438254743 906554921483164 4779789035741647905 n

‘Into the Woods’ // Williamstown Musical Theatre Company

If you haven’t seen ‘Into the Woods’ before, it starts off very comforting and inviting. We follow a baker and his wife as they interact with the well known stories of ‘Cinderella’, ‘Little Red Riding Hood’, ‘Jack and the Beanstalk’ and ‘Rapunzel’. Act 1 uses a farce structure and is very faithful to the Grimm source material. Act 2 is melodrama, and takes the characters to unfamiliar territory.

‘Into the Woods’ premiered on Broadway in 1987, and was revived in 2002 and 2022. It fast became one of the most produced shows in the world, thanks partially to the junior version, though this is most definitely NOT the junior version. Disney then made a live action movie adaptation in 2014, with an all star cast led by Meryl Streep. It is heavily focused on themes of parenthood, but also touches on adversity and, as if a claim to its relevance, has a rather interesting take on the bear debate currently raging on social media.

Director, Shaun Kingma, incorporates several components that have been seen before. The dialogue incorporates the minor changes that were made for the 2002 Broadway revival; and the set design, also by Kingma, has a similar wedge shaped, rotating centerpiece as the original Broadway production, which works to give a different feel to different sections of the woods. The arboreal elements of the set were quite foreboding, leaving little to be changed as the tone did. At times, it feels like Kingma’s vision may have benefited from a larger space. Aspects of the set caused occasional visual obstructions to some of the audience, which is a challenge in such an intimate space. Early in the piece, it also appeared as if the cast had been instructed to play to the non-existent nose bleeds, though this settled down as the tone of the text did. 

Daniel Jow’s lighting was appropriately moody, and helped focus the attention of the audience where necessary. Jack Neill was credited with Speciality Lighting, which may refer to the lighting effects at the end of the song ‘Last Midnight’. The moment was affecting, but perhaps not effective, as audience members were left uncertain of what had happened to the Witch. This was resolved later by her proximity to another character, a good moment of visual communication, that this writer will remain vague about for plot reasons.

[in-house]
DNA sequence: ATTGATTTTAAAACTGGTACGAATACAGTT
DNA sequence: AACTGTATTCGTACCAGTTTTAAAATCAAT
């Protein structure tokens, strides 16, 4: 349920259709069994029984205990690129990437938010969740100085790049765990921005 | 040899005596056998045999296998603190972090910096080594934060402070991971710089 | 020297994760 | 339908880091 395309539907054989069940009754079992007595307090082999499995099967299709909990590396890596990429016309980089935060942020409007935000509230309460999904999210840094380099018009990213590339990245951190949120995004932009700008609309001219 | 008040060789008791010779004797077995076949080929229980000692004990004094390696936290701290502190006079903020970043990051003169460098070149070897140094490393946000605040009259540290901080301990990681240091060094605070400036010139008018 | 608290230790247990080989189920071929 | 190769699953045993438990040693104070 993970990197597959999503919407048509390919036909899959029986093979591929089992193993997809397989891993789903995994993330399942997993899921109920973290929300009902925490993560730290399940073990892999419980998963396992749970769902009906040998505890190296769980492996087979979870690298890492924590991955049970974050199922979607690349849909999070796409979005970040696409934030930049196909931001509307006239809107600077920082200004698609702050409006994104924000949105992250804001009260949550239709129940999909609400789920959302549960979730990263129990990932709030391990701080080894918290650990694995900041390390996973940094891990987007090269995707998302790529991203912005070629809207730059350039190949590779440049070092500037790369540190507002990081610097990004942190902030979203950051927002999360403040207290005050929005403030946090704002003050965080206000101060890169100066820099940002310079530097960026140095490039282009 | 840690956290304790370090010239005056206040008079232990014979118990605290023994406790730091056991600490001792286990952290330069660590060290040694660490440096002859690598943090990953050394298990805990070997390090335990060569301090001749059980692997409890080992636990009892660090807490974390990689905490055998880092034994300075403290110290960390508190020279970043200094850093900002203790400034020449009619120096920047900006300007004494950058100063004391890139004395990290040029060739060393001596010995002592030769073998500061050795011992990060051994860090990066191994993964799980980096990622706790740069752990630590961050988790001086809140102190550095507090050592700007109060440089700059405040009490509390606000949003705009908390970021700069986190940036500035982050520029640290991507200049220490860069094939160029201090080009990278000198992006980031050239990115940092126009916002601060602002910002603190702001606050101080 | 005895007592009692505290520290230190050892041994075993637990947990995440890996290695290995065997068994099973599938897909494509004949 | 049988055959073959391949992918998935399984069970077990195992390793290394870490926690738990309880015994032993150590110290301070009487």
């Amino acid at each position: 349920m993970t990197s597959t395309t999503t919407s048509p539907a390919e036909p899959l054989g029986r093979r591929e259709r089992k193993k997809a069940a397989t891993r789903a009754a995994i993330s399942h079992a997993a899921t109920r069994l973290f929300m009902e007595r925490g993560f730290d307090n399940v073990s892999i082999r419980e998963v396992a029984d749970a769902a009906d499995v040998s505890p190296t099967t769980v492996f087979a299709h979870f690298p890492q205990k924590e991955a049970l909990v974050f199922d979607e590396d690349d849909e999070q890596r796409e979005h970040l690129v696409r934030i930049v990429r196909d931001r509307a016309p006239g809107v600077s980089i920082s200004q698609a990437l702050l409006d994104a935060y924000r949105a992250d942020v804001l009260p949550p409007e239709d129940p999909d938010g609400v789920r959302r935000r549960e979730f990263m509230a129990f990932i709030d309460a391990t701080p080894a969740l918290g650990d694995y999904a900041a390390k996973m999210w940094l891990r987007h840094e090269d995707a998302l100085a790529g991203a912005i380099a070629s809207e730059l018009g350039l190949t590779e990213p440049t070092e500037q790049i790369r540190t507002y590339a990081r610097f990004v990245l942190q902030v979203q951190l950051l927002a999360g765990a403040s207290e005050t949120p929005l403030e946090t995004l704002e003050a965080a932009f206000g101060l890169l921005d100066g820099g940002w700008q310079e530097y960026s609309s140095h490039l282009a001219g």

Louise Parsons’ costumes were suitably fairytale, and it was notable that characters that may have traditionally only been given one costume, still had the opportunity to make a change. At one point, there was an awkward attempt to cover the fact that one character wasn’t wearing the colour mentioned in the script, and at other points, opportunities were missed to use creative costuming to minimise the impact of performer tattoos. 

Tyson Legg and Stephanie Powell lead the story as the nameless Baker and his Wife. They did a good job of conveying the tension in their relationship from the start. Powell had a tendency to lean more into anger over frustration, but won the audience over with the subtleties of ‘Moments in the Woods’. Legg’s Baker was understated, letting emotions out when needed.

Despite having less stage time, Natasha Bassett’s Witch character is generally considered the lead. She was appropriately callous, while effectively differentiating the two sides to the Witch. Stephen McMahon and Jake Turner-Clarkson ate up the stage as the two princes, most effective while bouncing off each other, almost literally.

The whole cast was well suited to their roles, and performed with a high standard musically. There were two particular scene stealers that need to be highlighted. The first is credited to Bavette Le Blanc, but I suspect her profile in the program (“Australia’s go-to bovine chorus girl”) might not be entirely true. I think I’m safe in crediting the performance of Milky White the cow, to the Puppet Designer Dean Pearce, who took heavy inspiration from the 2022 Broadway production, and to Milky White’s Handler, Rachel Rai, who brought life to a prop that is often an afterthought. At first it was a little distracting, as there is so much going on during the prologue, but Rai was genuinely charming (and sincere) during the song ‘It Takes Two’, and broke the hearts of the audience twice, once in conjunction with Tim Maguire as Jack.

The second scene stealer came to a head in a moment akin to a mid credits sequence in a film, and again came without a word, as Robert Harsley, in a usually thankless role as Cinderella’s Father, made himself known for the last time after the curtain calls.

It’s easy to forget, when staging a show like Into the Woods, that there are people experiencing it for the first time, and sometimes experiencing theatre itself for the first time. Even if one young patron and her father had to cross the stage to escape when things became a bit intense, every new theatre goer is a win. This production doesn’t break new ground with an innovative concept, and nor should it. The art is in the text. The job is to present it, and the opportunity to innovate is in the little moments. And this production does that well. 

‘Into the Woods’ performs until Saturday, 18 May 2024 at Centenary Theatre, Williamstown. For more information visit their website.

Related Articles